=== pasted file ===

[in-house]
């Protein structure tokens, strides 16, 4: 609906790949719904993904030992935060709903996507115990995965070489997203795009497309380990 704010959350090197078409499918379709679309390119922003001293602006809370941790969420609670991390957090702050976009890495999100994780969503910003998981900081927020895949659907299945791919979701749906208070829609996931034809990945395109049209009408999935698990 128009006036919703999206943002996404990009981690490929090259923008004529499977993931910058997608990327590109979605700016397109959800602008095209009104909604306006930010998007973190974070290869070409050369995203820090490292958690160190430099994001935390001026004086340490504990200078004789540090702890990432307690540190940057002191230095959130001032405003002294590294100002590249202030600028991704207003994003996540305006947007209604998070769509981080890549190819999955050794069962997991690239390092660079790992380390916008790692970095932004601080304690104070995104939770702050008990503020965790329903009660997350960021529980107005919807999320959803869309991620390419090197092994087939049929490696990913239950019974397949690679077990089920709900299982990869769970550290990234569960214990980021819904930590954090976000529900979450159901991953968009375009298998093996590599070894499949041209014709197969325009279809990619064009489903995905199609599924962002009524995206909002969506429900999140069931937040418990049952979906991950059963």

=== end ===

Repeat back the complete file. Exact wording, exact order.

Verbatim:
[in-house]
């Protein structure tokens, strides 16, 4: 609906790949719904993904030992935060709903996507115990995965070489997203795009497309380990 704010959350090197078409499918379709679309390119922003001293602006809370941790969420609670991390957090702050976009890495999100994780969503910003998981900081927020895949659907299945791919979701749906208070829609996931034809990945395109049209009408999935698990 128009006036919703999206943002996404990009981690490929090259923008004529499977993931910058997608990327590109979605700016397109959800602008095209009104909604306006930010998007973190974070290869070409050369995203820090490292958690160190430099994001935390001026004086340490504990200078004789540090702890990432307690540190940057002191230095959130001032405003002294590294100002590249202030600028991704207003994003996540305006947007209604998070769509981080890549190819999955050794069962997991690239390092660079790992380390916008790692970095932004601080304690104070995104939770702050008990503020965790329903009660997350960021529980107005919807999320959803869309991620390419090197092994087939049929490696990913239950019974397949690679077990089920709900299982990869769970550290990234569960214990980021819904930590954090976000529900979450159901991953968009375009298998093996590599070894499949041209014709197969325009279809990619064009489903995905199609599924962002009524995206909002969506429900999140069931937040418990049952979906991950059963």